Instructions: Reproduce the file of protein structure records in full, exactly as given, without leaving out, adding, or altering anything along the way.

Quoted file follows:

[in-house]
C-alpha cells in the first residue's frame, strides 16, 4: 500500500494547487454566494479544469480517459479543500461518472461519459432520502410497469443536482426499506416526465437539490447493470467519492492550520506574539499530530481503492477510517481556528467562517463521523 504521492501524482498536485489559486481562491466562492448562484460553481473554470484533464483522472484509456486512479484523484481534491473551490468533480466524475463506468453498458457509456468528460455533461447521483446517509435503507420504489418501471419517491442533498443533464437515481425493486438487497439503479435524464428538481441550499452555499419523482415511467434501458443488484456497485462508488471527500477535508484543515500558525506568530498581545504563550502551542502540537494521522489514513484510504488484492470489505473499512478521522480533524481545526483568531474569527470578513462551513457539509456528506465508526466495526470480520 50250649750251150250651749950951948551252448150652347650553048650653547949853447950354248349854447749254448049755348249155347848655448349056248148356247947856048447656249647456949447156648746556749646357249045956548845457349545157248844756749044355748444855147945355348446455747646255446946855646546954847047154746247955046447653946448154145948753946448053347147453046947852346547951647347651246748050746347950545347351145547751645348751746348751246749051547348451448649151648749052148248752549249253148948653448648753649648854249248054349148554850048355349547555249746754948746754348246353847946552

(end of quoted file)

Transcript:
[in-house]
C-alpha cells in the first residue's frame, strides 16, 4: 500500500494547487454566494479544469480517459479543500461518472461519459432520502410497469443536482426499506416526465437539490447493470467519492492550520506574539499530530481503492477510517481556528467562517463521523 504521492501524482498536485489559486481562491466562492448562484460553481473554470484533464483522472484509456486512479484523484481534491473551490468533480466524475463506468453498458457509456468528460455533461447521483446517509435503507420504489418501471419517491442533498443533464437515481425493486438487497439503479435524464428538481441550499452555499419523482415511467434501458443488484456497485462508488471527500477535508484543515500558525506568530498581545504563550502551542502540537494521522489514513484510504488484492470489505473499512478521522480533524481545526483568531474569527470578513462551513457539509456528506465508526466495526470480520 50250649750251150250651749950951948551252448150652347650553048650653547949853447950354248349854447749254448049755348249155347848655448349056248148356247947856048447656249647456949447156648746556749646357249045956548845457349545157248844756749044355748444855147945355348446455747646255446946855646546954847047154746247955046447653946448154145948753946448053347147453046947852346547951647347651246748050746347950545347351145547751645348751746348751246749051547348451448649151648749052148248752549249253148948653448648753649648854249248054349148554850048355349547555249746754948746754348246353847946552